September marks the beginning of a series of serious dramas, many of them troublesome, that Allen directed. It is one of Allen’s most humble films – with one setting and a handful of characters, it is a play on film. It has some great performances, but in the end it lacks much of Allen’s flair.
‘September‘ is a story set in one holiday house over a couple of nights. Mia Farrow stars as Lane, a woman who’s recovering from a suicide attempt. She is spending the summer there with a friend Stephanie (played by Dianne Wiest). Two men, both who live nearby enter their lives, as well as Lane’s mother Diane (Elaine Stritch) and her husband.
The film moves slow, and it’s only 82 minutes long. There’s barely a plot, as the characters dance around their feelings, keeping secrets inside. The last 20 minutes rushes along as revelations tumble through, but in the end nothing changes, and the film feels largely unsatisfying. Director Roger Corman says very few films couldn’t afford to lose a third of their running time, and even with the length here, it holds true.
The most famous story about ‘September‘ was that the entire thing was shot twice, originally with a different cast save for Mia Farrow and Dianne Wiest. Famously unsatisfied with his own work, Allen reshot the whole thing with the cast we have now. Perhaps Allen would do this to everyone of his films if he could. But maybe by then the air was taken out of this film.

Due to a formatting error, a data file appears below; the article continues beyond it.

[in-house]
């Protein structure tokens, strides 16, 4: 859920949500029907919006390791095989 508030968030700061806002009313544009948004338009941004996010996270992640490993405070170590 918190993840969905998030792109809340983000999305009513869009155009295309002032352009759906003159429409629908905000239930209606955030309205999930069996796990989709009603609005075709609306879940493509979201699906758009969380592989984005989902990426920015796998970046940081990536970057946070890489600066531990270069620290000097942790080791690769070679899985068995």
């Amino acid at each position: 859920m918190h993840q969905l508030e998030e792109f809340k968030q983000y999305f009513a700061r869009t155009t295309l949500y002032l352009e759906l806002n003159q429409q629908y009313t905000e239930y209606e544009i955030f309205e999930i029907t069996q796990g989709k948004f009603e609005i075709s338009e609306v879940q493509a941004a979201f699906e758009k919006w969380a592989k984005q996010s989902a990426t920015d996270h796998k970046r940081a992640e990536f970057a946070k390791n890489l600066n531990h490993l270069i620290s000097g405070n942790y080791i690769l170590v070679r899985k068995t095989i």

But maybe it was a deliberate move. This film feels like it would fit nicely into the recent ‘mumblecore’ genre. Low key, lo-fi and long shots, natural lighting and single takes. We don’t want to say it was ahead of it’s time (it’s not), but some of the weird artistic decisions don’t seem so weird anymore. Joss Whedon, the director of ‘Avengers‘, has a new film next year that is all shot in his house with his friends. Maybe it’s time to re-assess this film.
What is great here is the acting. In particular the three women – Farrow, Wiest and Stritch. All three play captivating characters, and all three show how talented they are by dealing with the long, unbroken takes. Wiest’s scene on the porch with Sam Waterson is breathtaking. The time that she takes with it betrays the confidence in her acting, even when her character is falling apart.
Beyond that, there’s not much else here. Some nice musical moments, some sweet moments, and the camera work (with it’s sudden zooms) and cinematography is lovely but nothing special. It does repeat some ground of Interiors and A Midsummer’s Night Sex Comedy, but is far darker than both.
It’s a minor work, and a small story. If Allen didn’t pump out his one film a year pace, it would probably be a complete bomb. But it’s rushed little story, and it’s reflected in it’s box office takings – one of Allen’s very worse. But it’s not a bad film by any means.
The full cast: Denholm Elliott, Dianne Wiest, Mia Farrow, Elaine Stritch, Sam Waterston, Jack Warden, Rosemary Murphy